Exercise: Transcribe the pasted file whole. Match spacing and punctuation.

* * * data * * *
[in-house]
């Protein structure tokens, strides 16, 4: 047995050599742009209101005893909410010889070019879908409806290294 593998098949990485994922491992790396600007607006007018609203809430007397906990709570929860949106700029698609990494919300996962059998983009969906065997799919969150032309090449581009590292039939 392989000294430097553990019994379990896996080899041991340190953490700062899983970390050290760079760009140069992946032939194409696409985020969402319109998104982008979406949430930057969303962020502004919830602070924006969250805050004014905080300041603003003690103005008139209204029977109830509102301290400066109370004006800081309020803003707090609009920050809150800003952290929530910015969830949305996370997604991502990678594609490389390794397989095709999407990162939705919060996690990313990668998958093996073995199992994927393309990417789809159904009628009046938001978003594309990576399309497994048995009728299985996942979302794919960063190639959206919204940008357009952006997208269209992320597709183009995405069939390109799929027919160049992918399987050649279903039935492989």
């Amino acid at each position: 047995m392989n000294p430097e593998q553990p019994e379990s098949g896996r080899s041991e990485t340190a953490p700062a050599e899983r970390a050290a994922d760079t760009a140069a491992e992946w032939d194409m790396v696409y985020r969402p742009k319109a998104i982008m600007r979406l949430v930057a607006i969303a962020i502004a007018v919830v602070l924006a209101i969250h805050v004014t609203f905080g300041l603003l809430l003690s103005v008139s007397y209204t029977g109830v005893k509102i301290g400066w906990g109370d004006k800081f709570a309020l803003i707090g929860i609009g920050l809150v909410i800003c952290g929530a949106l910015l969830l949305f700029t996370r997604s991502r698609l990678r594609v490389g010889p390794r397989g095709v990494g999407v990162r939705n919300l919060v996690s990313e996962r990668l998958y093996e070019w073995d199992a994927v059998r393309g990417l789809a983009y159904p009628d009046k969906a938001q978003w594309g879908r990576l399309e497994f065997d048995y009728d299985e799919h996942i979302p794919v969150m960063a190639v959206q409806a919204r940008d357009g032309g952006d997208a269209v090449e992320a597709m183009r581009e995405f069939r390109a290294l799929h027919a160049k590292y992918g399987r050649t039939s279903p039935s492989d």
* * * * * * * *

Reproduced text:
[in-house]
């Protein structure tokens, strides 16, 4: 047995050599742009209101005893909410010889070019879908409806290294 593998098949990485994922491992790396600007607006007018609203809430007397906990709570929860949106700029698609990494919300996962059998983009969906065997799919969150032309090449581009590292039939 392989000294430097553990019994379990896996080899041991340190953490700062899983970390050290760079760009140069992946032939194409696409985020969402319109998104982008979406949430930057969303962020502004919830602070924006969250805050004014905080300041603003003690103005008139209204029977109830509102301290400066109370004006800081309020803003707090609009920050809150800003952290929530910015969830949305996370997604991502990678594609490389390794397989095709999407990162939705919060996690990313990668998958093996073995199992994927393309990417789809159904009628009046938001978003594309990576399309497994048995009728299985996942979302794919960063190639959206919204940008357009952006997208269209992320597709183009995405069939390109799929027919160049992918399987050649279903039935492989």
């Amino acid at each position: 047995m392989n000294p430097e593998q553990p019994e379990s098949g896996r080899s041991e990485t340190a953490p700062a050599e899983r970390a050290a994922d760079t760009a140069a491992e992946w032939d194409m790396v696409y985020r969402p742009k319109a998104i982008m600007r979406l949430v930057a607006i969303a962020i502004a007018v919830v602070l924006a209101i969250h805050v004014t609203f905080g300041l603003l809430l003690s103005v008139s007397y209204t029977g109830v005893k509102i301290g400066w906990g109370d004006k800081f709570a309020l803003i707090g929860i609009g920050l809150v909410i800003c952290g929530a949106l910015l969830l949305f700029t996370r997604s991502r698609l990678r594609v490389g010889p390794r397989g095709v990494g999407v990162r939705n919300l919060v996690s990313e996962r990668l998958y093996e070019w073995d199992a994927v059998r393309g990417l789809a983009y159904p009628d009046k969906a938001q978003w594309g879908r990576l399309e497994f065997d048995y009728d299985e799919h996942i979302p794919v969150m960063a190639v959206q409806a919204r940008d357009g032309g952006d997208a269209v090449e992320a597709m183009r581009e995405f069939r390109a290294l799929h027919a160049k590292y992918g399987r050649t039939s279903p039935s492989d």